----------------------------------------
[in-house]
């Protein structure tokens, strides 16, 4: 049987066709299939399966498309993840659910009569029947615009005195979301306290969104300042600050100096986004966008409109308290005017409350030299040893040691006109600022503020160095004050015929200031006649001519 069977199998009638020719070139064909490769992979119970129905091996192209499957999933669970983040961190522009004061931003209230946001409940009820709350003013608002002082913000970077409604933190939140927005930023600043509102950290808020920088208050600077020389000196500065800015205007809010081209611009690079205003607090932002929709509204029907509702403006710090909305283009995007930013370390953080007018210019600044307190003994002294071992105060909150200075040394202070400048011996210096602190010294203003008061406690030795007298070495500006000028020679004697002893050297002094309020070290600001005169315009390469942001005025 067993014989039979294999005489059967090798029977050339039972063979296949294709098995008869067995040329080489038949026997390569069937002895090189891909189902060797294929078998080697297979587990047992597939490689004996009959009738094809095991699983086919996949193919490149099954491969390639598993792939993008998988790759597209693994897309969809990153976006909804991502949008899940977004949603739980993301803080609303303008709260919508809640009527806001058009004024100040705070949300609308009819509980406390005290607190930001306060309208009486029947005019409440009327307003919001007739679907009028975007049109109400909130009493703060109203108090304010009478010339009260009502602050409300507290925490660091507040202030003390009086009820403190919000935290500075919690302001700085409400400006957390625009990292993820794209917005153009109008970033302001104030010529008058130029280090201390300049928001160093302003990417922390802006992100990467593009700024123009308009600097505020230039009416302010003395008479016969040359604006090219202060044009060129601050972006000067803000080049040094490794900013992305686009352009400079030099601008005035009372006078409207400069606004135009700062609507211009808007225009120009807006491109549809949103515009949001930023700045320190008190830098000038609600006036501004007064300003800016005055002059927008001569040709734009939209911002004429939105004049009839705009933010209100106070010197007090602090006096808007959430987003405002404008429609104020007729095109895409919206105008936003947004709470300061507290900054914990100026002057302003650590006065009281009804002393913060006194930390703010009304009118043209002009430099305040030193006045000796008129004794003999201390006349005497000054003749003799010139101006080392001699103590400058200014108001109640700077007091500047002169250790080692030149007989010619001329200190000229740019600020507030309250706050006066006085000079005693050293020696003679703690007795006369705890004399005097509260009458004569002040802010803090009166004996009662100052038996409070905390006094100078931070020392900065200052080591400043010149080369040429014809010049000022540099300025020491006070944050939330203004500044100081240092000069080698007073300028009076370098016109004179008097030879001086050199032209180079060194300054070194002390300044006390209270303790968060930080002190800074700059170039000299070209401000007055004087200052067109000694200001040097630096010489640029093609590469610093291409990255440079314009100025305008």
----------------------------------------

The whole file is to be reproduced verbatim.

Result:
[in-house]
């Protein structure tokens, strides 16, 4: 049987066709299939399966498309993840659910009569029947615009005195979301306290969104300042600050100096986004966008409109308290005017409350030299040893040691006109600022503020160095004050015929200031006649001519 069977199998009638020719070139064909490769992979119970129905091996192209499957999933669970983040961190522009004061931003209230946001409940009820709350003013608002002082913000970077409604933190939140927005930023600043509102950290808020920088208050600077020389000196500065800015205007809010081209611009690079205003607090932002929709509204029907509702403006710090909305283009995007930013370390953080007018210019600044307190003994002294071992105060909150200075040394202070400048011996210096602190010294203003008061406690030795007298070495500006000028020679004697002893050297002094309020070290600001005169315009390469942001005025 067993014989039979294999005489059967090798029977050339039972063979296949294709098995008869067995040329080489038949026997390569069937002895090189891909189902060797294929078998080697297979587990047992597939490689004996009959009738094809095991699983086919996949193919490149099954491969390639598993792939993008998988790759597209693994897309969809990153976006909804991502949008899940977004949603739980993301803080609303303008709260919508809640009527806001058009004024100040705070949300609308009819509980406390005290607190930001306060309208009486029947005019409440009327307003919001007739679907009028975007049109109400909130009493703060109203108090304010009478010339009260009502602050409300507290925490660091507040202030003390009086009820403190919000935290500075919690302001700085409400400006957390625009990292993820794209917005153009109008970033302001104030010529008058130029280090201390300049928001160093302003990417922390802006992100990467593009700024123009308009600097505020230039009416302010003395008479016969040359604006090219202060044009060129601050972006000067803000080049040094490794900013992305686009352009400079030099601008005035009372006078409207400069606004135009700062609507211009808007225009120009807006491109549809949103515009949001930023700045320190008190830098000038609600006036501004007064300003800016005055002059927008001569040709734009939209911002004429939105004049009839705009933010209100106070010197007090602090006096808007959430987003405002404008429609104020007729095109895409919206105008936003947004709470300061507290900054914990100026002057302003650590006065009281009804002393913060006194930390703010009304009118043209002009430099305040030193006045000796008129004794003999201390006349005497000054003749003799010139101006080392001699103590400058200014108001109640700077007091500047002169250790080692030149007989010619001329200190000229740019600020507030309250706050006066006085000079005693050293020696003679703690007795006369705890004399005097509260009458004569002040802010803090009166004996009662100052038996409070905390006094100078931070020392900065200052080591400043010149080369040429014809010049000022540099300025020491006070944050939330203004500044100081240092000069080698007073300028009076370098016109004179008097030879001086050199032209180079060194300054070194002390300044006390209270303790968060930080002190800074700059170039000299070209401000007055004087200052067109000694200001040097630096010489640029093609590469610093291409990255440079314009100025305008």